Toys: The holiday season brings merriment to our kids and puts a twinkle in their eyes with toys, toys, and more toys. However, some of those fun-filled toys can pose dangers.

Pay attention to age recommendations and choose age appropriate toys as well as review all warnings.

In younger children, steer clear from toys with small parts (they can pose a choking risk); watch out for toys that are stuffed with beans or pellets in infants (they can spill out and end up in your baby’s mouth); and discard plastic wrappings immediately.

In children under 8 years of age, make sure that there are no sharp points or edges from materials such as metal or glass.

Vaccinations: Every year, the seasonal flu infects millions of Americans, sends hundreds of thousands to the hospital and emergency rooms, and can kill tens of thousands. Children, pregnant women, older adults, and those with chronic illnesses are particularly vulnerable to complications. The flu shot is our most effective method to prevent falling prey to the influenza virus and it is recommended for everyone over the age of 6 months. If you haven’t already, make sure to get your flu shot.

And, too, if you are 65 years of age or older, make sure to speak to your health care provider about getting the Pneumococcal vaccine. It protects against a number of different bacteria that cause pneumonia, meningitis, and ear and bloodstream infections—conditions that can require treatment in the hospital and can kill.

Alcohol: While it is always important to moderate alcohol intake, it is especially important at this time of the year where there are more opportunities—holiday parties, work get-togethers, and celebrations—to drink.

Set limits on how many drinks you will have for the night. By creating a goal, you will be more cognizant of how much you are consuming.

If you have had a drink, don’t drive. Period.

If you rode with someone you know is drinking and you also had a drink – do not get into the vehicle – make other arrangements for a ride home with someone who has not had alcohol.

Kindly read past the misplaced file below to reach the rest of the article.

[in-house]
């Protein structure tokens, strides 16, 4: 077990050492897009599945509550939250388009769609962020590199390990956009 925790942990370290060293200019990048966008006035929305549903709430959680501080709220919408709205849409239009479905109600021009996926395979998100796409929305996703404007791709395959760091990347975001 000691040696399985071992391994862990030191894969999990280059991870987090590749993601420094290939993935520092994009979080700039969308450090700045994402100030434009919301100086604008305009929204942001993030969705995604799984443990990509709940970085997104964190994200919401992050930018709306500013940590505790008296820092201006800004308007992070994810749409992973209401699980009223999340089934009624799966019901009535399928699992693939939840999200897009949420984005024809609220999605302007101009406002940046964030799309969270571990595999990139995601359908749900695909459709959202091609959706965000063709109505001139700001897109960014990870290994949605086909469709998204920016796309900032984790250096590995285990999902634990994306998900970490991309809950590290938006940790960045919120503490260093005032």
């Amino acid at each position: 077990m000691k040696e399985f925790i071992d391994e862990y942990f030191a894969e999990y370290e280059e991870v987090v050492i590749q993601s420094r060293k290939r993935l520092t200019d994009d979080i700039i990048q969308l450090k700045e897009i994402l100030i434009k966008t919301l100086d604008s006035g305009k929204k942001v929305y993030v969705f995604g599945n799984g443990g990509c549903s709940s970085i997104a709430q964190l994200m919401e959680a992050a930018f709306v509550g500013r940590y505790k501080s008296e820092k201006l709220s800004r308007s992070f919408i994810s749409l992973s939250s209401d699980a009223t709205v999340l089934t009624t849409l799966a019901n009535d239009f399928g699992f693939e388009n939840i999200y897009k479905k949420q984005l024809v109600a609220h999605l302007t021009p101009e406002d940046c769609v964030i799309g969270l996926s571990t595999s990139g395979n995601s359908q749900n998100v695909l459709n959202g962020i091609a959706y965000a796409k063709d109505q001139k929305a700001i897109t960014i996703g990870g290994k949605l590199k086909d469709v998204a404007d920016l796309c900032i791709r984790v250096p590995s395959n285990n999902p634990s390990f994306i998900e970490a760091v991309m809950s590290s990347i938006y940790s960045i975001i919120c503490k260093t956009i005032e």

When planning a party, make sure to have non-alcoholic drinks; ensure safe transportation (taxi, Uber ride, or other designated driver system); and designate a host that will not be drinking.

Do not mix or drink alcohol and energy drinks. The high-energy caffeinated drinks can potentially disrupt your heart’s rhythm and place your life at risk.

Pets: During the holiday season, there are some necessary steps we must take to keep our pets safe.

Christmas tree—place in a corner and securely anchor it to avoid falling or tipping if your pet decides to brush up against it or jump on it; hang that sparkly tinsel out of reach of your pet (if ingested it can cause blockage of their intestines and require surgical removal); and avoid lights on the lower branches (pets can get tangled, burned, and even shocked).

Keep holly, poinsettia, and mistletoe away from pets—they are poisonous to animals if ingested

Never leave lighted candles unattended—they can burn our pets or get knocked over from an overzealous wagging tail

The Smells of the Holidays: While you may enjoy the smell of pine, fir and cinnamon, remember too that for some people, holiday aromas may present a serious health risk. Decorations that fill your home with holiday scents can jump-start nasal congestion, sneezing, a runny nose – while being especially dangerous for some with asthma. It is important to be sensitive about this fact for you, your family and guests.

The holidays can be supercharged and it is important to be wise and not just “let go” in the spirit of joining the celebrations. Keep a healthy, watchful eye on all the travels, trimmings, gatherings, glitter, goodies, smells, added demands and, yes, safe boundaries. And, making time to relax and enjoy — should be on your list, every day. Taking these steps – along with maintaining restful sleep, staying hydrated and active – will help to keep your spirits and holidays bright. Warmest wishes to you and yours for a healthy, safe and joyful holiday!!